It’s a curvy river, the Thames. Hampton Court Palace, which is on the north bank of the river, is miles south of the London Eye, on the south bank. If the river forms a hard border between North and South Londons, then logically sometimes North London is going to be south of South London, which is, to be fair, confusing. But how else could we do it?


You could just draw a horizontal line across a central point (say, Charing Cross, where the road distances are measured from). While this solves the London Eye/Hampton Court problem, this puts Thamesmead in North London, and Shepherd’s Bush in South London, which doesn’t seem right either.

Image: Google Maps/CityMetric.

And if you tried to use longitude to define West and East London on top of this, nothing would ever make sense ever again.

The Post Office

Image: Wikimedia Commons.

Some people give the Post Office the deciding vote, arguing that North and South London are defined by their postcodes. This does have some advantages, such as removing many contentious areas from the debate because they’re either in the West, East or Central postcode divisions, or ignoring Croydon.

But six of the SW postcodes are north of the river Thames, so we’re back to saying places like Fulham and Chelsea are in south London. Which is apparently fine with some people, but are we also going to concede that Big Ben and Buckingham Palace are South London landmarks?

Taken to the extreme this argument denies that South London exists at all. The South postcode region was abolished in 1868, to be merged into the SE and SW regions. The S postcode area is now Sheffield. So is Sheffield in South London, postcode truthers? Is that what you want?

Transport for London

Image: TfL.

At first glance TfL might not appear to have anything to add to the debate. The transport zones are about distance from the centre rather than compass point. And the Northern Line runs all the way through both North and South London, so maybe they’re just confused about the entire concept of directions.


Image: TfL.

But their website does provide bus maps that divide the city into 5 regions: North East, South East, South West, North West and the Centre. Although this unusual approach is roughly speaking achieved by drawing lines across and down the middle, then a box around the central London, there are some inconsistencies. Parts of Fulham are called for the South West region, yet the whole of the Isle of Dogs is now in North East London? Sick. It’s sick.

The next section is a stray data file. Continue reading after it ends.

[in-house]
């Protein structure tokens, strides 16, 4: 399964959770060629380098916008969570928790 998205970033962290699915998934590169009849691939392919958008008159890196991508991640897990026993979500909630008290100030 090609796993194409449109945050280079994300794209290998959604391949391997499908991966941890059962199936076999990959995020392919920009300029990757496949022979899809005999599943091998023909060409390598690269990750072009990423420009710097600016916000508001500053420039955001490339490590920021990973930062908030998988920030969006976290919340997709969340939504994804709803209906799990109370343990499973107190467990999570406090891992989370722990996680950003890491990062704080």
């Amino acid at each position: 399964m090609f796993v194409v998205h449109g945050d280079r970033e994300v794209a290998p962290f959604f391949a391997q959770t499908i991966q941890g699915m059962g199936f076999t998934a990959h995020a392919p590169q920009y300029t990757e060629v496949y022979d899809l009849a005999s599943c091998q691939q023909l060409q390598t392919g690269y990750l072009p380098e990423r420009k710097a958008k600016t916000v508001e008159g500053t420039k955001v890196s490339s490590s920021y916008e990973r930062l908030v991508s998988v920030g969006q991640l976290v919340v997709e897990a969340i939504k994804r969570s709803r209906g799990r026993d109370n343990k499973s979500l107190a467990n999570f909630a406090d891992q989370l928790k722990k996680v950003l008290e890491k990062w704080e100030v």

The Boundary Commission

One group of people who ought to know a thing or two about boundaries is the Boundary Commission for England. When coming up with proposals for reforming parliamentary constituencies in 2011, it first had to define ‘sub-regions’ for London.

Initially it suggested three – South, North East, and a combined North, West and Central region, which included Richmond (controversial!) – before merging the latter two into ‘North’ and shifting Richmond back to the South.

In the most recent proposal the regions have reverted to North Thames and South Thames (splitting Richmond), landing us right back where we started. Thanks a bunch, boundary commission.

The London Plan

Image: Greater London Authority.

What does the Mayor of London have to say? His office issues a London Plan, which divides London into five parts. Currently ‘South’ includes only Bromley, Croydon, Kingston upon Thames, Merton, Sutton, and Wandsworth, while the ‘North’ consists of just Barnet, Enfield, and Haringey. Everywhere else is divvied into East, South or Central.

While this minimalist approach does have the appeal of satisfying no-one, given the scheme has been completely revised twice since 2004 it does carry the risk of seismic upheaval. What if Sadiq gets drunk on power and declares that Islington is in East London? What then?



Image: Wikimedia Commons/CityMetric.

The coordinates listed on the South London article lead to Brockwell Park near Herne Hill, while the coordinates on the North London article lead to a garden centre near Redbridge. I don’t know what this means, so I tried to ring the garden centre to see if they had any advice on the matter. It was closed.

Pevsner Guides

Image: Wikimedia Commons/CityMetric.

Art historian Sir Nikolaus Pevsner might seem an unlikely source of help at this juncture, but we’ve tried everything else. And the series of architectural guides that he edited, The Buildings of England, originally included 2 volumes for London: “The Cities of London and Westminster”, and “everything else”. Which is useless.

But as his successors have revised his work, London has expanded to fill 6 volumes: North, North West, East, The City, Westminster, and South. South, quite sensibly, includes every borough south of the Thames, and any borough that is partly south of the Thames (i.e. Richmond). And as a bonus: West London no longer exists.


I rang a McDonald’s in Fulham and asked if they were in South London. They said no.